Taking a credit view on nonbanks as corporate entities and having a clear picture of their business models is vital, investors say, even though the assets they are buying are standalone securitisations issued by special-purpose vehicles – and therefore remote from the originator of the underlying loans.
The issue is the potential for securitisation pools to be orphaned by originator failure. Investors want to be confident issuers will call securities voluntarily and that extension risk is minimised. In the worst-case scenario, a missed RMBS interest payment is an event of technical default – though the liquidity pools Bourke mentions insulate against this risk to some extent.
Regardless, fund managers say issuer creditworthiness and funding behaviour is critical even in the securitisation space. In this respect, the nature of nonbank lenders means additional scrutiny is required – including keeping a keen eye on the developing regulatory picture (see box below).
Watching the watchmen
Australian fund managers confirm the nature and extent of regulatory oversight of the local nonbank sector is front of mind. They are comfortable with the concept of regulation but say the devil is in the detail.
Australia’s federal budget, delivered in April 2017, included a clutch of measures giving the Australian Prudential Regulation Authority (APRA) enhanced oversight over nonbank lenders. Specifically, proposed law changes will compel nonbanks to register under the Financial Sector (Collection of Data) Act and to provide additional lending data to the regulator. APRA will also have new powers to introduce and enforce rules on the nonbank sector in the interest of financial-system stability.
The purpose of these measures is to ensure nonbanks do not simply replace types of lending APRA believes endanger financial-system security and on which it has already placed restrictions when originated by authorised deposit-taking institutions.
Both federal treasurer, Scott Morrison, and APRA’s chairman, Wayne Byres, have emphasised that they see the new powers purely as a failsafe. In fact, some securitisation market sources suggest the policy move is more to do with Australian alignment with international regulatory standards than a specific local concern about the nonbank sector.
Realm’s Camilleri explains: “We model the balance sheets of the main nonbank securitisers and assign an internal credit rating to them. When we invest in RMBS we take mortgage assets that are held in trust, but there is also always the additional factor of refinancing or call risk. This is inevitably greater in the nonbank sector, simply because these issuers don’t generally have access to a diverse range of funding options.”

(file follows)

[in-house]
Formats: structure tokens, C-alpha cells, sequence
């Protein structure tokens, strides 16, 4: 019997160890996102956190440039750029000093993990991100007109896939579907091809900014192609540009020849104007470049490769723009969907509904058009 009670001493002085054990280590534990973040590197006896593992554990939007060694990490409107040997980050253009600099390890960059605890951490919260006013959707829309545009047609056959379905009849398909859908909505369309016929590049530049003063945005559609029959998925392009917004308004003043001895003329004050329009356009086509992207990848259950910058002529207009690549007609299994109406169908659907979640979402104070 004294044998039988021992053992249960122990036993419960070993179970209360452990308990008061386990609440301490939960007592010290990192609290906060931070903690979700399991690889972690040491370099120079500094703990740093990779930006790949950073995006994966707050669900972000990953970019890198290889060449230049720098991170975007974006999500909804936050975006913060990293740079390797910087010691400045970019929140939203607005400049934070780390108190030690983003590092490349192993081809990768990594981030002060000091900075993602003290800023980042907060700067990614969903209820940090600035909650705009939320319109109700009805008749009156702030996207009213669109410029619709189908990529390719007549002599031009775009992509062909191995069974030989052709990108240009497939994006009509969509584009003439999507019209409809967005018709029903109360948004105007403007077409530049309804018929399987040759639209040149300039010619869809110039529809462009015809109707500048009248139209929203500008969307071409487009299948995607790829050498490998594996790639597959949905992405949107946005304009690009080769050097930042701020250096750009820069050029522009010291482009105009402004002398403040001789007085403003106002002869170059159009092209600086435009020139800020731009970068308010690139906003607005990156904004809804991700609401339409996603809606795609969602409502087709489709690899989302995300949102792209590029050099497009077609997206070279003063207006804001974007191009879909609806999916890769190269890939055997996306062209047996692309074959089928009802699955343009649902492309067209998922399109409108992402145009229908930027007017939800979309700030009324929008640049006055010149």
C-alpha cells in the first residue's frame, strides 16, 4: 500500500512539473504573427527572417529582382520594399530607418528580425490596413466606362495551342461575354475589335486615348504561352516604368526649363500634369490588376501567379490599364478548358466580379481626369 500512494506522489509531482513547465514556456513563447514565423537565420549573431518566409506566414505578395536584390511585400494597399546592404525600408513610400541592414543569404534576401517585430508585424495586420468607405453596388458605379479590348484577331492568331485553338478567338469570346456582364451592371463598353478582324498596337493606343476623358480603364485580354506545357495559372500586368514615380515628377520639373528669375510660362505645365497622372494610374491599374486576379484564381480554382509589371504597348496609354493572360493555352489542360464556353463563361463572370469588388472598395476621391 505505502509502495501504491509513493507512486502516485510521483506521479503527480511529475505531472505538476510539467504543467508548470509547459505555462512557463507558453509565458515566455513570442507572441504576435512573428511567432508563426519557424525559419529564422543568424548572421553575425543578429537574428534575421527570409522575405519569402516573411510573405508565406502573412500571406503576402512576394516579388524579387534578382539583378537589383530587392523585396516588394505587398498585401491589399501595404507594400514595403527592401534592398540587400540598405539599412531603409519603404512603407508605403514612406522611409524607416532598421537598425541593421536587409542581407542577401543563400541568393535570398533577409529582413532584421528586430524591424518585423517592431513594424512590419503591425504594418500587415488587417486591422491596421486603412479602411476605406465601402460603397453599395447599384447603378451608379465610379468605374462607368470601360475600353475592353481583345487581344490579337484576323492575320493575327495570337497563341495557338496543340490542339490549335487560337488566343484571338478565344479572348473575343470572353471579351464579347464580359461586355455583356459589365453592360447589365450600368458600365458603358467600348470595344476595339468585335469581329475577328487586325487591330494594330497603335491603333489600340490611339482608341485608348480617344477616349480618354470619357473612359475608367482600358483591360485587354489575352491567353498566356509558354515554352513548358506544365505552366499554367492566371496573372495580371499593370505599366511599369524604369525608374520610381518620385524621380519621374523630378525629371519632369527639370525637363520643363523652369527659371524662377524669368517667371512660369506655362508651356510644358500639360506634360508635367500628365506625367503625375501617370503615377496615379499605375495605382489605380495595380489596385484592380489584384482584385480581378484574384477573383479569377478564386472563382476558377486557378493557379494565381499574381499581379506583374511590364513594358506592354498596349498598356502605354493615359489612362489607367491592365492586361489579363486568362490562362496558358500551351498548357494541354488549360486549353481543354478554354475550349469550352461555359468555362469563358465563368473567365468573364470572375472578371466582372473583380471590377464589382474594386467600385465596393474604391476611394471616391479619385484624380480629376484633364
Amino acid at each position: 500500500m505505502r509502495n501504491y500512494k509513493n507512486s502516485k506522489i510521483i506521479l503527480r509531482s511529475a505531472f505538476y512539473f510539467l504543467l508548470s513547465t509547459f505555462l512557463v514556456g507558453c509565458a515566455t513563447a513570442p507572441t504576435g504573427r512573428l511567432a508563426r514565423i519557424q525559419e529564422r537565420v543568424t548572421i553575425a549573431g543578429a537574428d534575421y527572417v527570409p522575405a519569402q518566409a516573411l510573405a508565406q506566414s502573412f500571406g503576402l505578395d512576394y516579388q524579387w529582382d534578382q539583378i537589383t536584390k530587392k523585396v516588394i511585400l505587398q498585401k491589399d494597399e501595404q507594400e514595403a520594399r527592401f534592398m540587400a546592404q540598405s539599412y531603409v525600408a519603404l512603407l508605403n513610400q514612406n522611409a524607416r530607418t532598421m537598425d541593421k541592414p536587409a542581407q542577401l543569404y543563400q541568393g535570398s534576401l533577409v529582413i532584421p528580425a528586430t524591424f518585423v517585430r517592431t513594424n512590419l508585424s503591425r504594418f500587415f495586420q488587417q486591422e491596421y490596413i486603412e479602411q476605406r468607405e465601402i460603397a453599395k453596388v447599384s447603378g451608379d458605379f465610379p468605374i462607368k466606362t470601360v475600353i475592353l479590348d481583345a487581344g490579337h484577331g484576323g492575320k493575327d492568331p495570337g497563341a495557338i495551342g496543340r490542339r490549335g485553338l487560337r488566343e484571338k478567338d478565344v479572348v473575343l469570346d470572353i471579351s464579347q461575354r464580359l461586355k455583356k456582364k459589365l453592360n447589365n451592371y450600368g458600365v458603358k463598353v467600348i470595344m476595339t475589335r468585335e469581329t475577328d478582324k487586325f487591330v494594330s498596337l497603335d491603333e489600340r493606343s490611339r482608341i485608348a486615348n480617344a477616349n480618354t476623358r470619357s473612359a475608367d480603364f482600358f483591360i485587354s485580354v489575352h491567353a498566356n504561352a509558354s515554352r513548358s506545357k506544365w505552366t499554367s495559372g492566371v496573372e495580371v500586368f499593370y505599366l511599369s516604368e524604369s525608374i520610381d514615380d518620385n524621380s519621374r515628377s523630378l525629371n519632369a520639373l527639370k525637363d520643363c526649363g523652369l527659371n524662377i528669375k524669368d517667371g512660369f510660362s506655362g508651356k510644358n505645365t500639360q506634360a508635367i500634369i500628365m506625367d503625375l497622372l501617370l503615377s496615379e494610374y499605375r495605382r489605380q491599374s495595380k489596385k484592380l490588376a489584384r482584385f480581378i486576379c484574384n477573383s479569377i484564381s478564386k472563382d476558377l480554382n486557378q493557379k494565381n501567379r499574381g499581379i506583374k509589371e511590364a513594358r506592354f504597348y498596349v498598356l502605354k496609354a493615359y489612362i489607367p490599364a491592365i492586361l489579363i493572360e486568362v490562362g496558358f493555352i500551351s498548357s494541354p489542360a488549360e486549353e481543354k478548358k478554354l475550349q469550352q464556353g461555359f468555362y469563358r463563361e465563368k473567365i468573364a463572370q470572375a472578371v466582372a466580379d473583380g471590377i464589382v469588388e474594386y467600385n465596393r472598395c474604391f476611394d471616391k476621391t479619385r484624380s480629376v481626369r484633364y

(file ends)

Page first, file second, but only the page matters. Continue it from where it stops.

Although most of Australia’s nonbanks are not rated in their own names – with the exception of Liberty Financial, which holds a BBB- rating from S&P Global Ratings and has twice issued senior-unsecured bonds – investors say the credit process they conduct on nonbanks is similar to what they would deploy on a rated, own-name bond issuer.
In this sense, success is its own reward – because Australian fund managers say they look most favourably on the nonbanks that have established a track record of resilience and positive investor relations over time. Good assets have survived in Australia even when their originators have not, but the issuer-investor relationship runs deeper than this.
Camilleri notes: “A lot of Australia’s nonbanks have been around for a long time and have some very smart, strategic thinkers involved in running them. It’s not all about taking the cheapest funding available at any given moment for them – they are clear about wanting to have a strong, stable investor base that is supportive through the cycle.”
While investors acknowledge the nonbank sector brings special considerations around the nature of the loans its constituents write and their ongoing business prospects, their main message is that none of these make the sector uninvestable. As ever, the question is whether the buy side believes it is being adequately compensated in a holistic sense – from risk profile, to the credit work required to reach an informed view, to liquidity and consistency of supply.
Martin says Challenger takes a more nuanced view than a blanket yes or no on nonbank names or adding a standard spread increment to reflect additional risk in these issuers’ business models. However, there are “red flags” that would lead the firm away from participating in a specific issuer’s transactions and cannot be solved by price. These could be related to structural features of deals, market segment or reputation, and Martin says they are “non-negotiable”.
But in general the discussion is about appropriate pricing. Unsurprisingly, nonbank securitisation traditionally comes to market in Australia with a small but significant margin premium attached – typically in the range 10-25 basis points above bank deals for prime mortgages (see chart on right). Bourke says this range is relatively well established, and where relative pricing sits at any specific point in time is a major component of Kapstream’s view on the sector.
He comments: “In my view, we are being adequately compensated for the fact that nonbanks may have to keep issuing during sell-offs and their spreads are therefore at risk of blowing out. Nonbanks offer extremely high credit enhancement relative to bank deals, so we’re covered from a default perspective. They also add a pickup of around 15 basis points of credit spread on their most senior notes and attractive investment opportunities throughout deal structures.”
nonbank Yearbook 2017
KangaNews's second annual guide to the business and funding trends in Australia's nonbank financial-institution sector.